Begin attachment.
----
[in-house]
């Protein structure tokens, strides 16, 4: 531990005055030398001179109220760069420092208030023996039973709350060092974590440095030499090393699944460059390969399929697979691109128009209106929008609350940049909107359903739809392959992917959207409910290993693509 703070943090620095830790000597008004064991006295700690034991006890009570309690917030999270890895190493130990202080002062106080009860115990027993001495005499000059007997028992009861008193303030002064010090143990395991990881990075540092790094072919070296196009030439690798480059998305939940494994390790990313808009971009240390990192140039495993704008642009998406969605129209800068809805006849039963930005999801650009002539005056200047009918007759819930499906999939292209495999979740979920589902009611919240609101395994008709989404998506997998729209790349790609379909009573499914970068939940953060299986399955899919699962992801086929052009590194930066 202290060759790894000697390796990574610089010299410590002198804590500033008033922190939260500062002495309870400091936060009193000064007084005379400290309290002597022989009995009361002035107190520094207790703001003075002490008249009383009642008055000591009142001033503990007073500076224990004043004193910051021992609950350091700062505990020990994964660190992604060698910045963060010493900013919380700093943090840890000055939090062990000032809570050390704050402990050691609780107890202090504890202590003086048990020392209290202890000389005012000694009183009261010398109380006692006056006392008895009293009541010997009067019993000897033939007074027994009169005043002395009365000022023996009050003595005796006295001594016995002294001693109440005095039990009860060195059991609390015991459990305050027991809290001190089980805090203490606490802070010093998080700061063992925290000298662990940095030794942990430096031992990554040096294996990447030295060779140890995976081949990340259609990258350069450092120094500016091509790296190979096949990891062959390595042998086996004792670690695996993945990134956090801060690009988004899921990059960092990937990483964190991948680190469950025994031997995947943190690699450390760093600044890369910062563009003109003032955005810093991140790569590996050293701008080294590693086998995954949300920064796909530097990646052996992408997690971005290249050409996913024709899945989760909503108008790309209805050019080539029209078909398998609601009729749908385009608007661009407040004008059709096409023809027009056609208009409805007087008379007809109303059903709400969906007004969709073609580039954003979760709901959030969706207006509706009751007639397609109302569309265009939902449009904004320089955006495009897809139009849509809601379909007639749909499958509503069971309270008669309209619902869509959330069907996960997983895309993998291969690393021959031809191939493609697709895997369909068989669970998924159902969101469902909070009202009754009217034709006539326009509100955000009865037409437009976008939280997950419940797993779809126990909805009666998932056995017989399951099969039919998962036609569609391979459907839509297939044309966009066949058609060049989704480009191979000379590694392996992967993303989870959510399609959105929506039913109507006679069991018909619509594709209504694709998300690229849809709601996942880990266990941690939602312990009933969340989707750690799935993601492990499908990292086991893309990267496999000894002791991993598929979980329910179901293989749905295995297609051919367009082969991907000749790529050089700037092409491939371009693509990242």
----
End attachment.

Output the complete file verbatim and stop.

[in-house]
């Protein structure tokens, strides 16, 4: 531990005055030398001179109220760069420092208030023996039973709350060092974590440095030499090393699944460059390969399929697979691109128009209106929008609350940049909107359903739809392959992917959207409910290993693509 703070943090620095830790000597008004064991006295700690034991006890009570309690917030999270890895190493130990202080002062106080009860115990027993001495005499000059007997028992009861008193303030002064010090143990395991990881990075540092790094072919070296196009030439690798480059998305939940494994390790990313808009971009240390990192140039495993704008642009998406969605129209800068809805006849039963930005999801650009002539005056200047009918007759819930499906999939292209495999979740979920589902009611919240609101395994008709989404998506997998729209790349790609379909009573499914970068939940953060299986399955899919699962992801086929052009590194930066 202290060759790894000697390796990574610089010299410590002198804590500033008033922190939260500062002495309870400091936060009193000064007084005379400290309290002597022989009995009361002035107190520094207790703001003075002490008249009383009642008055000591009142001033503990007073500076224990004043004193910051021992609950350091700062505990020990994964660190992604060698910045963060010493900013919380700093943090840890000055939090062990000032809570050390704050402990050691609780107890202090504890202590003086048990020392209290202890000389005012000694009183009261010398109380006692006056006392008895009293009541010997009067019993000897033939007074027994009169005043002395009365000022023996009050003595005796006295001594016995002294001693109440005095039990009860060195059991609390015991459990305050027991809290001190089980805090203490606490802070010093998080700061063992925290000298662990940095030794942990430096031992990554040096294996990447030295060779140890995976081949990340259609990258350069450092120094500016091509790296190979096949990891062959390595042998086996004792670690695996993945990134956090801060690009988004899921990059960092990937990483964190991948680190469950025994031997995947943190690699450390760093600044890369910062563009003109003032955005810093991140790569590996050293701008080294590693086998995954949300920064796909530097990646052996992408997690971005290249050409996913024709899945989760909503108008790309209805050019080539029209078909398998609601009729749908385009608007661009407040004008059709096409023809027009056609208009409805007087008379007809109303059903709400969906007004969709073609580039954003979760709901959030969706207006509706009751007639397609109302569309265009939902449009904004320089955006495009897809139009849509809601379909007639749909499958509503069971309270008669309209619902869509959330069907996960997983895309993998291969690393021959031809191939493609697709895997369909068989669970998924159902969101469902909070009202009754009217034709006539326009509100955000009865037409437009976008939280997950419940797993779809126990909805009666998932056995017989399951099969039919998962036609569609391979459907839509297939044309966009066949058609060049989704480009191979000379590694392996992967993303989870959510399609959105929506039913109507006679069991018909619509594709209504694709998300690229849809709601996942880990266990941690939602312990009933969340989707750690799935993601492990499908990292086991893309990267496999000894002791991993598929979980329910179901293989749905295995297609051919367009082969991907000749790529050089700037092409491939371009693509990242």